The condition of most farmers is terrible. About 80% of farmers in India are marginal (less than 1 hectare) or small farmers (1–2 hectare) category. Agriculture supports about 60% of employment but contributes only 17% to GDP. Every day, there are reports of Indian farmer suicides from different parts of the country.
The price of a crop is the opposite of productivity. If the productivity is higher then the price will be lower and vice versa.
Good rainfall, good yield and good prices never come together. So the income of the farmers will be either marginal or there will be any profit or loss.
Only large farmers can use machines and achieve good productivity with low production costs.
It is certainly true that the Indian farmer is a hard-working farmer; it has a good ability to manage the variations of nature and circumstances.
By adopting the latest scientific tools, he is learning many ways of farming, a lot of awareness in farming through education.
Followings are the methods and crops that gives higher profits. Marginal Farmars can earn high profits to apply these methods.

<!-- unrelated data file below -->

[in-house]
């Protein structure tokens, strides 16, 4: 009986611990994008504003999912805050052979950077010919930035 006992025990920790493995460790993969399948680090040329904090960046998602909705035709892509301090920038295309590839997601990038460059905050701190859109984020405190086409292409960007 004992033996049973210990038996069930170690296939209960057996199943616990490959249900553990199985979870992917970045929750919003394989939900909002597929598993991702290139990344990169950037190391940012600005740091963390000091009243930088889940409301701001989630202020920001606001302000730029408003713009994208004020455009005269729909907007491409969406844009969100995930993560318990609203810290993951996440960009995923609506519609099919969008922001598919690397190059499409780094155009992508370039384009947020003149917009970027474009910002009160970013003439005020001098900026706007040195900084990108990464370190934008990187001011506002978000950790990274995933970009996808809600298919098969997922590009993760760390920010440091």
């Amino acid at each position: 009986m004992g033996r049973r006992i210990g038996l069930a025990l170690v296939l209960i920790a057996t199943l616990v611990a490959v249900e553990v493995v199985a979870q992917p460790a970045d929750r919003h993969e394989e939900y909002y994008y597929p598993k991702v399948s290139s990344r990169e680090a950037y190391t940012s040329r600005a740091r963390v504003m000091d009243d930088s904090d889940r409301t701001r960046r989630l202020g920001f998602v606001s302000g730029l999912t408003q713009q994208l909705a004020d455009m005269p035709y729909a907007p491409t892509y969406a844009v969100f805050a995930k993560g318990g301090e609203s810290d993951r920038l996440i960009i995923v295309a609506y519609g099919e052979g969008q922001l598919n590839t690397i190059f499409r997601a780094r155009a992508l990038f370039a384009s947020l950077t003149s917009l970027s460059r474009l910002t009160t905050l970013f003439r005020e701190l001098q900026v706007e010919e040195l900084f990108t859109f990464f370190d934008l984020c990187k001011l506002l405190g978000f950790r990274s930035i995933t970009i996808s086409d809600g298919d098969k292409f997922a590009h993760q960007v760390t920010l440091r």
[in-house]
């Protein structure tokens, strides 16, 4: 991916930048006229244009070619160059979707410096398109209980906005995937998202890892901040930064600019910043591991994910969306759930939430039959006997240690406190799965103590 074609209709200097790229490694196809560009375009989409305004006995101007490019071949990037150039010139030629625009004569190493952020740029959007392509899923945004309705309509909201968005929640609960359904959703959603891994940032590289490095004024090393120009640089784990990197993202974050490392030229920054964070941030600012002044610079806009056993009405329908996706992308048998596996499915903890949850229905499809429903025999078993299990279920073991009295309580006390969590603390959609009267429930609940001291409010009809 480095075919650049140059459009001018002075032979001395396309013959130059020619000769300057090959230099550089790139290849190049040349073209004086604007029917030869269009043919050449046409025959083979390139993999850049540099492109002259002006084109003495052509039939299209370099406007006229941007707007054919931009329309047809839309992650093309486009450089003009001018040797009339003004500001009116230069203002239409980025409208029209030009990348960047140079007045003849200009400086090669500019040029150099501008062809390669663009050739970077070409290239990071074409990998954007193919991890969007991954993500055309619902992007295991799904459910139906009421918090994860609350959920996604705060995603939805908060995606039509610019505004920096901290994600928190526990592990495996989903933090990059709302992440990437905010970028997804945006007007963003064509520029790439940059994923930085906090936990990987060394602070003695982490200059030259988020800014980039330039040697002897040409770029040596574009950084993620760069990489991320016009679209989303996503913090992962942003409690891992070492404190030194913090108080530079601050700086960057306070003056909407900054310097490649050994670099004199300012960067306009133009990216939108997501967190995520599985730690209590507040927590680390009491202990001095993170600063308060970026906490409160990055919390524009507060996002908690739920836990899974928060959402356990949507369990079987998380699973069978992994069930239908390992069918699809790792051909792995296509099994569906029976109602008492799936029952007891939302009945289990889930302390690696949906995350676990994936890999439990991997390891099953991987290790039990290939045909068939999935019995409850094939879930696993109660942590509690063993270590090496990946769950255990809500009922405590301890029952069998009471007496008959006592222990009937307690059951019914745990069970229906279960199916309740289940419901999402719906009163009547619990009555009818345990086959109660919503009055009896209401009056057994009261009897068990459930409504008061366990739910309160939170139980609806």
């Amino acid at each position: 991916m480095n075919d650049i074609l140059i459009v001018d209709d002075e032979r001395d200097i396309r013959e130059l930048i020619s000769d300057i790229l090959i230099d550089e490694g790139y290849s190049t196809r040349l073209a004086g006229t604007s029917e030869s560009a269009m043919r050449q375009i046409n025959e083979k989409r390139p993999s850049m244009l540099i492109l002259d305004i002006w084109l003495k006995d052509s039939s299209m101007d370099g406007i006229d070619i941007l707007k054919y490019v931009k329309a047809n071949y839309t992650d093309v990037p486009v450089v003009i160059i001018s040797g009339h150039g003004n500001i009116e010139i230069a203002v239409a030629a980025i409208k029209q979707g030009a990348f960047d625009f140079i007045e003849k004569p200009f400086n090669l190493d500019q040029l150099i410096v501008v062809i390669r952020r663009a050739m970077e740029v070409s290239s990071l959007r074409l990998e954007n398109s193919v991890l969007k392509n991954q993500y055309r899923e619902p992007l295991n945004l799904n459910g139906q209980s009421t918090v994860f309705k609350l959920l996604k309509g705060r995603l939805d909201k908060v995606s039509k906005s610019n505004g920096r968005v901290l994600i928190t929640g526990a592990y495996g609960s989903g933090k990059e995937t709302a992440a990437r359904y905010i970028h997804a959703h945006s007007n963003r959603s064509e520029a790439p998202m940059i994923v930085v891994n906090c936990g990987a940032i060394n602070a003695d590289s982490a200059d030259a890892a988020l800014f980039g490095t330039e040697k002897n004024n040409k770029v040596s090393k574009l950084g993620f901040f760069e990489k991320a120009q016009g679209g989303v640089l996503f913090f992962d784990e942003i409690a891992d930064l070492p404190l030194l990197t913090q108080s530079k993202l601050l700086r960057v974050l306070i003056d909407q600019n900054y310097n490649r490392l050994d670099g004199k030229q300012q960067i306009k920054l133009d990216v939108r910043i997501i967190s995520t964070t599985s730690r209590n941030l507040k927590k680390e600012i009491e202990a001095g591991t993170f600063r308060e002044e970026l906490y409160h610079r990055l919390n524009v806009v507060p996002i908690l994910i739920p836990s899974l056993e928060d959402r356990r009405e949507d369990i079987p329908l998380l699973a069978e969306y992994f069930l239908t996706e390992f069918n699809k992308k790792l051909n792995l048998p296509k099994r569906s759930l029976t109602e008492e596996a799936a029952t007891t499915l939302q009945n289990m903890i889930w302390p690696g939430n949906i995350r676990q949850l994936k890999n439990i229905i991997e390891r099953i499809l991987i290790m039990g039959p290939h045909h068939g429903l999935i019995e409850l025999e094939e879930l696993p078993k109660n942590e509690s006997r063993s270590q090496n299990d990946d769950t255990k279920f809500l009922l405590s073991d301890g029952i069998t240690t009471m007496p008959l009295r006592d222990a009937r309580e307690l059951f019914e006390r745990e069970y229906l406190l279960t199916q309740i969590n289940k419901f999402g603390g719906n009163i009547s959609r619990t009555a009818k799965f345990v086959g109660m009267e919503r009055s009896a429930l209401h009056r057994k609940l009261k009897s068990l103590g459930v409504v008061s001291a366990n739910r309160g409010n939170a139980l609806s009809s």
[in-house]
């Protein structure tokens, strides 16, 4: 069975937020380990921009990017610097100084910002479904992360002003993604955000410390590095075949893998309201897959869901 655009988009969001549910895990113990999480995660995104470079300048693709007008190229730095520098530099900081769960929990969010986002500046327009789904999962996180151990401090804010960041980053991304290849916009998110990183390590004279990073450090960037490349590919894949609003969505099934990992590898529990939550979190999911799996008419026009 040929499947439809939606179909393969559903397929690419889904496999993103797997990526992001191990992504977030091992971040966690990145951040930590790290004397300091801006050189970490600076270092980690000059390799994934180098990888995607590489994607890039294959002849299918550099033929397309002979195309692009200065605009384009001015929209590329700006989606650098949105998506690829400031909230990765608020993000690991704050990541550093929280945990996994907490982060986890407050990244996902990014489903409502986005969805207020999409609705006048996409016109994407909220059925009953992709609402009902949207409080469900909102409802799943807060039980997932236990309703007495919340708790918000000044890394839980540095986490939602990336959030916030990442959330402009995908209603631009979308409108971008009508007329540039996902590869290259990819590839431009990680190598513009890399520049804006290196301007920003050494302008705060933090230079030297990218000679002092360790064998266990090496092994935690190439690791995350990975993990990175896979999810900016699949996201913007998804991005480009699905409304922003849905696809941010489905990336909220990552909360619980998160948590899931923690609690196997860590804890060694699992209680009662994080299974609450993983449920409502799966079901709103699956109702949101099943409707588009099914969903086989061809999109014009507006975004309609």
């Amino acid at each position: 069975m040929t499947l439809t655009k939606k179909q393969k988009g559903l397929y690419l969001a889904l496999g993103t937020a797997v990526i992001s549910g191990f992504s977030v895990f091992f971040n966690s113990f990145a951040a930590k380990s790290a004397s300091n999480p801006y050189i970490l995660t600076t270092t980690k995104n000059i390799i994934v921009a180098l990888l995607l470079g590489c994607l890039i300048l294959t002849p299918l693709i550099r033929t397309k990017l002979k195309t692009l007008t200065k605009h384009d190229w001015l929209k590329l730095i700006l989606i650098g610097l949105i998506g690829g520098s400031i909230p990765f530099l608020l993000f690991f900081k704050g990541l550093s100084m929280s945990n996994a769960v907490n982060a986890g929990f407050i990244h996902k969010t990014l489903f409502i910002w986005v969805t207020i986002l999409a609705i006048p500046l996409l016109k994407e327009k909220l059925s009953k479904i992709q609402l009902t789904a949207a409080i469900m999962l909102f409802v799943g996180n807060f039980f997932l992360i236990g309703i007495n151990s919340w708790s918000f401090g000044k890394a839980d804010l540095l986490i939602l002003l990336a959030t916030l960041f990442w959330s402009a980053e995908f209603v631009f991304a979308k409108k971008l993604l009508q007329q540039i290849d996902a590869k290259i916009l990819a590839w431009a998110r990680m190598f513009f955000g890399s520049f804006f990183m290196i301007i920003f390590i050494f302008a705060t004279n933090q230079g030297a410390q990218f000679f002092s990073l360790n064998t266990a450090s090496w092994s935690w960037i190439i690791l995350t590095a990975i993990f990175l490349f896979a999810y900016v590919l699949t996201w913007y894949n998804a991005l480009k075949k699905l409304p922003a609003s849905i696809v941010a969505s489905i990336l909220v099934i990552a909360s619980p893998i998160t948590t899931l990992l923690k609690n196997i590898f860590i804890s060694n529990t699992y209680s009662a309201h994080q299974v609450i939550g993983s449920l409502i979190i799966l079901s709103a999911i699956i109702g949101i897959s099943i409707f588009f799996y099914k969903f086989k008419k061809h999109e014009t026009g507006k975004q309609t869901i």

- Hydroponics Technology
- Greenhouse Technology
Mushroom cultivation can help reduce vulnerability to poverty and strengthens livelihoods through the generation of a fast yielding and nutritious source of food and a reliable source of income. Since it does not require access to land, mushroom cultivation is a viable and attractive activity for both rural farmers and peri-urban dwellers. Small-scale growing does not include any significant capital investment: mushroom substrate can be prepared from any clean agricultural waste material, and mushrooms can be produced in temporary clean shelters. They can be cultivated on a part-time basis, and require little maintenance. Indirectly, mushroom cultivation also provides opportunities for improving the sustainability of small farming systems through the recycling of organic matter, which can be used as a growing substrate, and then returned to the land as fertilizer.